3 THE WAR IN SYRIA Home and playground of many internally displaced refugees in Syria: a boy in the middle of the ruins of a house in Qussayr, near Homs. A population on the run since 2011 What began with peaceful protests in the wake of the “Arab Spring” can hardly be described in its current brutality and hopelessness. The suffering of the people must be incredible, and the extent of this humanitarian catastrophe is difficult to imagine. The refugee movements in connection with the war in Syria are among the largest since the Second World War. First and foremost, they pose great humanitarian challenges for the countries that border Syria. What the refugees have in common is that they live under difficult conditions and are in regions that are difficult to access. These people need international protection and support, but they live in the harshest conditions and slide into poverty. While around 1.9 million refugees were still registered in Turkey in September 2015, the number rose to 2.5 million at the end of 2015, according to the State Secretariat for Migration (SEM). Only about ten percent of them are cared for in state camps. In Jordan, the UNHCR estimates the number of refugees, the Jordanian government even reckons with a total of 1.4 million. Here, too, only a minority live in state camps. 85 percent of the refugees have settled outside the camps. The small state of Lebanon, in which 4.2 million people originally lived, has taken in over a million refugees. As a result, the government was forced not to register any further refugees with the UNHCR. Officially there are no refugee camps in Lebanon. Until mid-September 2015 there were more than UNHCR registered refugees from Syria in Iraq. This is mainly in the autonomous region of Kurdistan. In addition, Iraq has at least 1.2 million internally displaced people who have fled the Islamic State (IS) terrorist militia. After all, the number of registered Syrian refugees in Egypt is over. More are staying in other North African countries such as Libya and Tunisia. ESCAPE IN FIGURES 12 million The number of people in need in Syria is beyond the imagination. 5.6 million of them are children. 7.8 million Syrians have sought refuge in a new place within their country. Many of them live in tents or half-destroyed buildings. Over 4 million The neighboring countries Lebanon, Jordan, Iraq, Egypt and Turkey have taken in over 4 million refugees.Thanks to the directive, people were able to enter the country with easier visas from 2013 to 2015. Within three years, the Federal Council wants to take in a further 3,000 vulnerable people from Syria. Visa advisory service Syria. Report page 3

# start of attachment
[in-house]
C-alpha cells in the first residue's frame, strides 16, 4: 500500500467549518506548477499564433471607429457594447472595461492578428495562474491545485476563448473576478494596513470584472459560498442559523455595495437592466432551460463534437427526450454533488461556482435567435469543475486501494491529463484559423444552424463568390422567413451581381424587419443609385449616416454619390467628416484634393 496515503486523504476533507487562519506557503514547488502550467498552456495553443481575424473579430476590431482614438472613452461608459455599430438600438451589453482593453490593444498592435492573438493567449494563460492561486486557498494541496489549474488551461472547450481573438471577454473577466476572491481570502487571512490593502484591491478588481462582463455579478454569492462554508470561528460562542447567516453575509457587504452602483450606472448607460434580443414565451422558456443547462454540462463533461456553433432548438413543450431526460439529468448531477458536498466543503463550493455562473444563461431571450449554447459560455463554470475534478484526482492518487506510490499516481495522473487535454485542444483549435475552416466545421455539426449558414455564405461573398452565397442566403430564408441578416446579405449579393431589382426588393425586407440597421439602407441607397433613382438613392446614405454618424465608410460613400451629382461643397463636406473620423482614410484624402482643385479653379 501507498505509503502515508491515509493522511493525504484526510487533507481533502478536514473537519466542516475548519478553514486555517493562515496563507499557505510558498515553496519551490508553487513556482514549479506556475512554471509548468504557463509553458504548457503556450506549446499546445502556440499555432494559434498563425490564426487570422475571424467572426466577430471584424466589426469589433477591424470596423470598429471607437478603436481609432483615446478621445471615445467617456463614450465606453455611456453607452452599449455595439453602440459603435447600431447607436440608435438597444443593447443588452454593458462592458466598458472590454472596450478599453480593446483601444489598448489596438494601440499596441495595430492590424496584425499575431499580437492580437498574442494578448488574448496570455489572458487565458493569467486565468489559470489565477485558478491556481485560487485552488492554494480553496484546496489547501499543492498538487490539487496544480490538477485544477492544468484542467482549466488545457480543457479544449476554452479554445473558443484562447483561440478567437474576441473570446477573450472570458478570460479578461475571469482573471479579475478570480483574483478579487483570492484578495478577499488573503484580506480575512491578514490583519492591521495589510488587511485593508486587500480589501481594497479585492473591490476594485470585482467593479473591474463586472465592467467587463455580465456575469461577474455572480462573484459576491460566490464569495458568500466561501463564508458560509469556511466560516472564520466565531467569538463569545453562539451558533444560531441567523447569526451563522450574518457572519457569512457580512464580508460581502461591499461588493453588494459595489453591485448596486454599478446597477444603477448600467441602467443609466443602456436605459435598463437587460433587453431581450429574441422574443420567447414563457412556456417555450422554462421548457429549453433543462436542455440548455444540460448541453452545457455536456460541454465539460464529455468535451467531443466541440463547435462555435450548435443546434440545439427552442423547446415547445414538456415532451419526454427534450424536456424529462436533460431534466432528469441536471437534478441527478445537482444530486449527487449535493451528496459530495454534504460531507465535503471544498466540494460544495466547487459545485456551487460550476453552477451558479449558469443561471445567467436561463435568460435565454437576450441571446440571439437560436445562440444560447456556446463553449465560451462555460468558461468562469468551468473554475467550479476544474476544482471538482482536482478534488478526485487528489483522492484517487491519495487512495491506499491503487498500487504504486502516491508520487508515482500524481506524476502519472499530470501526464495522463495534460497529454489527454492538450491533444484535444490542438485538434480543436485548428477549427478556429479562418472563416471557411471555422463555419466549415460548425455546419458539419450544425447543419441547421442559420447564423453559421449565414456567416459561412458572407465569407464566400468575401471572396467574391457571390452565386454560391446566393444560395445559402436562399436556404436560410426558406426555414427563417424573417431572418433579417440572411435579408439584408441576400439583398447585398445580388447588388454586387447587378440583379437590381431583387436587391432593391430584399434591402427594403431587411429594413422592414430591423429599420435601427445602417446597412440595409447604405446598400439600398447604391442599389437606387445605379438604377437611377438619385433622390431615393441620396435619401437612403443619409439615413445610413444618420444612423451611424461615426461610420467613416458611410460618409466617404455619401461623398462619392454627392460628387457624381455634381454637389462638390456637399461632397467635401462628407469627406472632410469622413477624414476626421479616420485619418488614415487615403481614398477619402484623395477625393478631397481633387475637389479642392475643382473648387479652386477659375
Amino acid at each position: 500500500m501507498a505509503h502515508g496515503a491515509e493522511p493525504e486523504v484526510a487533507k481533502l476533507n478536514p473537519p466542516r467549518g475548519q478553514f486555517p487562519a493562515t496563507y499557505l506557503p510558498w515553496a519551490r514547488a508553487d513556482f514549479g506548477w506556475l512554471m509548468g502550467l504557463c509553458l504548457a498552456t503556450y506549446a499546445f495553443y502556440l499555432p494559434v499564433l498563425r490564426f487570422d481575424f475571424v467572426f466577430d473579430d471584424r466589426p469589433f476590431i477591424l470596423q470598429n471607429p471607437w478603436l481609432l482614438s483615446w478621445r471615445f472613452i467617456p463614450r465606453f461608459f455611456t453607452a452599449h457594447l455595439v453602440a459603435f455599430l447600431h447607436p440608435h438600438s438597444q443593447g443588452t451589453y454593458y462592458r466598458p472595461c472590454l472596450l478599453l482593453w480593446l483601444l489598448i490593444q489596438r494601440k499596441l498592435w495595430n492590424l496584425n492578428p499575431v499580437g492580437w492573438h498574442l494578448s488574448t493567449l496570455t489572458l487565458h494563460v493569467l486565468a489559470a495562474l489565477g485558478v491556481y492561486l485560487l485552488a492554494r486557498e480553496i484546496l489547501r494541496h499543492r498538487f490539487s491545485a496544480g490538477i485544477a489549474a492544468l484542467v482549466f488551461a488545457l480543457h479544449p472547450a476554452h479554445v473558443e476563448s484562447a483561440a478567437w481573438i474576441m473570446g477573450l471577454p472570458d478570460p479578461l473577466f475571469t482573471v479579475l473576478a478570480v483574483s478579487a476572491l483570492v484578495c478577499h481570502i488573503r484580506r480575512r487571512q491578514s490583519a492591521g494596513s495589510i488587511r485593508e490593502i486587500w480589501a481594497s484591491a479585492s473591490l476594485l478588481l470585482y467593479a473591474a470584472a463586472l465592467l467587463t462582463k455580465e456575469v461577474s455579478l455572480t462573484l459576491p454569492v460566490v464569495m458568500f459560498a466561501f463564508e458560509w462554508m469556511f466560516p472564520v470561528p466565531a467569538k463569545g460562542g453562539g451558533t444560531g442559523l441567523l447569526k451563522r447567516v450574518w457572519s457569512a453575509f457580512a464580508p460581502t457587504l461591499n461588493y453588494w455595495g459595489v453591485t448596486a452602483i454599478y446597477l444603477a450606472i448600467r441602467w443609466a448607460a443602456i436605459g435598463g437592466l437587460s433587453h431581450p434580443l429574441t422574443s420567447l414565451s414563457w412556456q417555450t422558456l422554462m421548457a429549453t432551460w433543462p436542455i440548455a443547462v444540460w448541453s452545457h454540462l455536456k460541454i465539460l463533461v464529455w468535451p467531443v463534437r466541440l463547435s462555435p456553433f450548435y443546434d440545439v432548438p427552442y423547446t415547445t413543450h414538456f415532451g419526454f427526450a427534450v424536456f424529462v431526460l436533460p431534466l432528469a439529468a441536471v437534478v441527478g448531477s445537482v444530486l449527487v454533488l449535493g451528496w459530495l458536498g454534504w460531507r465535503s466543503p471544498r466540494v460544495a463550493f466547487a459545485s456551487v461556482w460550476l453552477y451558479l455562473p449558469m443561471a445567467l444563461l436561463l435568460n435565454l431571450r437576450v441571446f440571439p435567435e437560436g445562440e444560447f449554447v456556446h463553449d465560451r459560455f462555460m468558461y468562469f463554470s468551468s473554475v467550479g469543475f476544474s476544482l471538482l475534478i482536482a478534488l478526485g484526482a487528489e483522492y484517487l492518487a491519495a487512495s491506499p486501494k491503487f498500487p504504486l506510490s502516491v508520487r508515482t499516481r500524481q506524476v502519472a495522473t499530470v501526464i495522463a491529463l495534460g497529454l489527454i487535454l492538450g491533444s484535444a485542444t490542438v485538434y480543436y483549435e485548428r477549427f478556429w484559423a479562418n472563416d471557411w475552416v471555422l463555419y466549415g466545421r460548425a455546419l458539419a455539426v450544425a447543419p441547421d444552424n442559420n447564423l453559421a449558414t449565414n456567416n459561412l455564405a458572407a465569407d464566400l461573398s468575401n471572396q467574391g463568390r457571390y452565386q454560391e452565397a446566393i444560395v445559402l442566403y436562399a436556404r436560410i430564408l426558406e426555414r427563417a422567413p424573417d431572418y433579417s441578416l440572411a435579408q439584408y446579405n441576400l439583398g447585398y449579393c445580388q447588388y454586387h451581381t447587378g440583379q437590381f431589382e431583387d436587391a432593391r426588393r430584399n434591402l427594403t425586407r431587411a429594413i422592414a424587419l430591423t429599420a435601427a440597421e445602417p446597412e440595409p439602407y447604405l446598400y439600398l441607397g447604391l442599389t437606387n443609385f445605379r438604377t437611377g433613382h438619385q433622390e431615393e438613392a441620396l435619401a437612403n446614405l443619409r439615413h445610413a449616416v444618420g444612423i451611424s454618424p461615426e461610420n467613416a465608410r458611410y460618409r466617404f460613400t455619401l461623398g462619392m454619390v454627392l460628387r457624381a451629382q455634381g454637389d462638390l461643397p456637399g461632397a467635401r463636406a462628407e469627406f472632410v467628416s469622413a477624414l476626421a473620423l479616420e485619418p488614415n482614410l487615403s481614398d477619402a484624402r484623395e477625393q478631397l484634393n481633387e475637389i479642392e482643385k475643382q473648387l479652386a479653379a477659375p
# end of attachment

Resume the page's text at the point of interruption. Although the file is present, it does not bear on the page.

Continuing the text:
4 THE WAR IN SYRIA Red Cross volunteers receive refugees on the island of Lesbos who have dared to cross from Turkey to Greece in a rubber boat. Dangerous roads to Western Europe In 2015, Western Europe was confronted with the disturbing fate of people who drowned on the way across the Mediterranean to Italy or Greece. The European reception structures are overburdened, the EU states are divided and struggle with the urgently needed solidarity-based distribution of the reception of refugees. The Schengen system is under enormous pressure and criticism. Border crossings are being closed and many people are left to their fate. By the end of 2015, Switzerland had taken in around 500 Syrian refugees from the first quota of the UNHCR's resettlement program decided by the Federal Council in 2013. The temporary visa facilitations made it possible to issue around 4,700 visas for Syrian nationals. Of these, 4,200 people had entered Switzerland by the middle of September last year. In March 2015, the Federal Council decided to accept a further 3,000 vulnerable people from Syria in a second quota within three years. "Syria II" is explicitly aimed at spouses and minor children of people who have already been temporarily admitted to Switzerland. Acceptance of refugees in Switzerland On September 18, 2015, the Federal Council decided that Switzerland would participate in the first European relocation program for people who were already registered in a Dublin country and who had applied for asylum. This in the sense of relieving those Dublin countries that are busy with high numbers of applications at the EU's external border. The first European redistribution program envisages the redistribution of people in need of protection. As part of the contingent of 3,000, several hundred people in need of protection are to receive humanitarian visas for Switzerland. This action, so-called Visa Advisory Service Syria. Report page 4